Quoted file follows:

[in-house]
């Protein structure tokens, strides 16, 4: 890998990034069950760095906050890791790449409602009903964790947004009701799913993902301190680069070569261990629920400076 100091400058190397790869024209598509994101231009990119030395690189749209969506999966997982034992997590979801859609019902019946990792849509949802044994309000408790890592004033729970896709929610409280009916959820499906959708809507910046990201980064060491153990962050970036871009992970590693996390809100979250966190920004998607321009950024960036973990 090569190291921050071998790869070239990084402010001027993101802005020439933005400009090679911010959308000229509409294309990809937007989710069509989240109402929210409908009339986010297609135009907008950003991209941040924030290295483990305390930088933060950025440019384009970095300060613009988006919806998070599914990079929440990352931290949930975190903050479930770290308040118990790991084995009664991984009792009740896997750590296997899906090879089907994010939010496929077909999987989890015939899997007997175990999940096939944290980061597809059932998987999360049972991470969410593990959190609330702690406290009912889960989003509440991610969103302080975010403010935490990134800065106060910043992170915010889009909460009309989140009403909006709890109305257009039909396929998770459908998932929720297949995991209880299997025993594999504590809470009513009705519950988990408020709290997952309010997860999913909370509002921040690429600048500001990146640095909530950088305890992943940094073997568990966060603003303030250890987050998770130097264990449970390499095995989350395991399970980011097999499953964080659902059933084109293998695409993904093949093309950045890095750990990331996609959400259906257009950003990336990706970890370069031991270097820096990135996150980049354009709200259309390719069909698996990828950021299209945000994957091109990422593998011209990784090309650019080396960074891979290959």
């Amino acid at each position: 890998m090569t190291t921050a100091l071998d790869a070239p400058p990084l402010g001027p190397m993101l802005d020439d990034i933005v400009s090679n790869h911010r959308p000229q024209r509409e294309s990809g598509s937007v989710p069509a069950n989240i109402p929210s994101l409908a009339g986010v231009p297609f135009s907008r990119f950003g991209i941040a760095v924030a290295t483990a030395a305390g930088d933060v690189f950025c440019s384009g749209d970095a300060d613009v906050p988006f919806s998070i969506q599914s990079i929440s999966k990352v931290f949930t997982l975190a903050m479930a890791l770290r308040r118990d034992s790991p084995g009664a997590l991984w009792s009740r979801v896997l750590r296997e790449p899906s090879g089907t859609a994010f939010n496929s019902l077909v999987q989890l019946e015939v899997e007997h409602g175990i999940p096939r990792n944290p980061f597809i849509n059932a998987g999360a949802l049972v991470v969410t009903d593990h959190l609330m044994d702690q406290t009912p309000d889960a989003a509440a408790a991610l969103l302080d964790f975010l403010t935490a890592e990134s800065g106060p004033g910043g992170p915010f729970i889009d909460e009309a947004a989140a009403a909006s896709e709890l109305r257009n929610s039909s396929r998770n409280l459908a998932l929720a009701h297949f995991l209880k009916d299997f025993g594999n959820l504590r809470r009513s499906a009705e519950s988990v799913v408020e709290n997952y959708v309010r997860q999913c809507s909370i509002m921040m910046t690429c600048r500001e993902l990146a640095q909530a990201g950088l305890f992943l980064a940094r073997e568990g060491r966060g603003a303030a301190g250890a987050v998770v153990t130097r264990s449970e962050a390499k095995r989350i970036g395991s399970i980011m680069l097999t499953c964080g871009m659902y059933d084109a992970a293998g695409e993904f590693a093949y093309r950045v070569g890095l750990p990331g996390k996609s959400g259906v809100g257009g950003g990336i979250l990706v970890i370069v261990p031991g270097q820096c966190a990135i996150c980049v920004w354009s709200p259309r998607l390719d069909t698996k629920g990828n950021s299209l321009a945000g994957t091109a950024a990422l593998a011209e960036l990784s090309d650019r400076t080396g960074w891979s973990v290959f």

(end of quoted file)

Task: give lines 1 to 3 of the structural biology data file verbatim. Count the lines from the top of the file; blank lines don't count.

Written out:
[in-house]
């Protein structure tokens, strides 16, 4: 890998990034069950760095906050890791790449409602009903964790947004009701799913993902301190680069070569261990629920400076 100091400058190397790869024209598509994101231009990119030395690189749209969506999966997982034992997590979801859609019902019946990792849509949802044994309000408790890592004033729970896709929610409280009916959820499906959708809507910046990201980064060491153990962050970036871009992970590693996390809100979250966190920004998607321009950024960036973990 090569190291921050071998790869070239990084402010001027993101802005020439933005400009090679911010959308000229509409294309990809937007989710069509989240109402929210409908009339986010297609135009907008950003991209941040924030290295483990305390930088933060950025440019384009970095300060613009988006919806998070599914990079929440990352931290949930975190903050479930770290308040118990790991084995009664991984009792009740896997750590296997899906090879089907994010939010496929077909999987989890015939899997007997175990999940096939944290980061597809059932998987999360049972991470969410593990959190609330702690406290009912889960989003509440991610969103302080975010403010935490990134800065106060910043992170915010889009909460009309989140009403909006709890109305257009039909396929998770459908998932929720297949995991209880299997025993594999504590809470009513009705519950988990408020709290997952309010997860999913909370509002921040690429600048500001990146640095909530950088305890992943940094073997568990966060603003303030250890987050998770130097264990449970390499095995989350395991399970980011097999499953964080659902059933084109293998695409993904093949093309950045890095750990990331996609959400259906257009950003990336990706970890370069031991270097820096990135996150980049354009709200259309390719069909698996990828950021299209945000994957091109990422593998011209990784090309650019080396960074891979290959």
């Amino acid at each position: 890998m090569t190291t921050a100091l071998d790869a070239p400058p990084l402010g001027p190397m993101l802005d020439d990034i933005v400009s090679n790869h911010r959308p000229q024209r509409e294309s990809g598509s937007v989710p069509a069950n989240i109402p929210s994101l409908a009339g986010v231009p297609f135009s907008r990119f950003g991209i941040a760095v924030a290295t483990a030395a305390g930088d933060v690189f950025c440019s384009g749209d970095a300060d613009v906050p988006f919806s998070i969506q599914s990079i929440s999966k990352v931290f949930t997982l975190a903050m479930a890791l770290r308040r118990d034992s790991p084995g009664a997590l991984w009792s009740r979801v896997l750590r296997e790449p899906s090879g089907t859609a994010f939010n496929s019902l077909v999987q989890l019946e015939v899997e007997h409602g175990i999940p096939r990792n944290p980061f597809i849509n059932a998987g999360a949802l049972v991470v969410t009903d593990h959190l609330m044994d702690q406290t009912p309000d889960a989003a509440a408790a991610l969103l302080d964790f975010l403010t935490a890592e990134s800065g106060p004033g910043g992170p915010f729970i889009d909460e009309a947004a989140a009403a909006s896709e709890l109305r257009n929610s039909s396929r998770n409280l459908a998932l929720a009701h297949f995991l209880k009916d299997f025993g594999n959820l504590r809470r009513s499906a009705e519950s988990v799913v408020e709290n997952y959708v309010r997860q999913c809507s909370i509002m921040m910046t690429c600048r500001e993902l990146a640095q909530a990201g950088l305890f992943l980064a940094r073997e568990g060491r966060g603003a303030a301190g250890a987050v998770v153990t130097r264990s449970e962050a390499k095995r989350i970036g395991s399970i980011m680069l097999t499953c964080g871009m659902y059933d084109a992970a293998g695409e993904f590693a093949y093309r950045v070569g890095l750990p990331g996390k996609s959400g259906v809100g257009g950003g990336i979250l990706v970890i370069v261990p031991g270097q820096c966190a990135i996150c980049v920004w354009s709200p259309r998607l390719d069909t698996k629920g990828n950021s299209l321009a945000g994957t091109a950024a990422l593998a011209e960036l990784s090309d650019r400076t080396g960074w891979s973990v290959f």